Mental health is a topic that is taken these days seriously. People are hungry for guidance on how to be mindful in this modernized era, and reading self-help books is considered one of the most intellectually beneficial activities. Today, we will cover the self-help book by a Buddhist monk, Hemin Sunim.
- The Things You Can See Only When You Slow Down
This book is essentially a guide to mindfulness, comprising spiritual advice on dealing with anything from relationships to stress, and a book that is easy to dip in and out of. It is divided into eight chapters, each focusing on a different topic: Rest, Mindfulness, Passion, Relationships, Love, Life, The Future, and Spirituality. Each part starts with a short personal story by Sunim before moving on to a collection of advice and occasionally relevant quotes from other influential people. Lovely illustrations have been included throughout, which add yet another dimension of calm to the tome.
The Things You Can See Only When You Slow Down will be of most use to those who suffer from anxiety disorders and depression; it is a rather light but fitting book that can be read one small part at a time and offers useful advice for seeing positives and focusing upon things of importance to the individual. The author, in fact, recommends that it is not read all in one go, from cover to cover; rather, he says, sections should be digested and reflected upon by the reader before he or she moves on. The Things You Can See Only When You Slow Down would be a very thoughtful addition to a loved one’s bedside table or reading stack, to provide respite from hectic lives, stresses, and other problems.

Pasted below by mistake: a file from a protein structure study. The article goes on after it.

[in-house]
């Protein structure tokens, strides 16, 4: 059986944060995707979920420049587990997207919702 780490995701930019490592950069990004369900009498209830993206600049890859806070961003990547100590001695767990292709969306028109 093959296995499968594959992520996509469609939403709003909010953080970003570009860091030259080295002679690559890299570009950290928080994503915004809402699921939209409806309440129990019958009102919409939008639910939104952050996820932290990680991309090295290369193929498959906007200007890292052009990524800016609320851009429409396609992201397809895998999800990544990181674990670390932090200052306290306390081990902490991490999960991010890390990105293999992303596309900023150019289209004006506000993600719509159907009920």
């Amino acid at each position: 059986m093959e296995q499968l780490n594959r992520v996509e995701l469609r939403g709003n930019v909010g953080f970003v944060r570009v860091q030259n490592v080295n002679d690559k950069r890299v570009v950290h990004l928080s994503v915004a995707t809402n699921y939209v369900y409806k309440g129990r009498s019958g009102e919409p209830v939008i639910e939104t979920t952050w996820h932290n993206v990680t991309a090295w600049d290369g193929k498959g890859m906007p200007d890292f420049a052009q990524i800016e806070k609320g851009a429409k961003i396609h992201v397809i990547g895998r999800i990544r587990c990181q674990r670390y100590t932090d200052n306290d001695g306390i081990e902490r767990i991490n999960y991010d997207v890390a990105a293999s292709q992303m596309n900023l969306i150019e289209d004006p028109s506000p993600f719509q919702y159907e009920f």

- Love for Imperfect Things: How to Accept Yourself in a World Striving for Perfection
Just like his first book, this book is a collection of essays, anecdotes, and quotes. The book is split up into eight chapters that deal with one certain topic: Self Care, Family, Empathy, Relationships, Courage, Healing, Enlightenment, and Acceptance. The essays in this book are deceptively simple. They are not earth-shattering revelations, but instead are quiet, peaceful reflections on life and how best to live it, starting by accepting the most meaningful of “imperfect things,” of ourselves. The short, poetic words of wisdom that follow each essay can be taken in all at once as quick reinforcing readings about the chapter, or each one might be considered on its own as a daily meditation.
Heartwarming, soothing, simple, and full of wisdom are the words that can describe this book. This is the kind of book you reach for when you’re feeling low. If there’s a book that can give you a hug, this book is certainly one of them.
Written by Apta Maheswari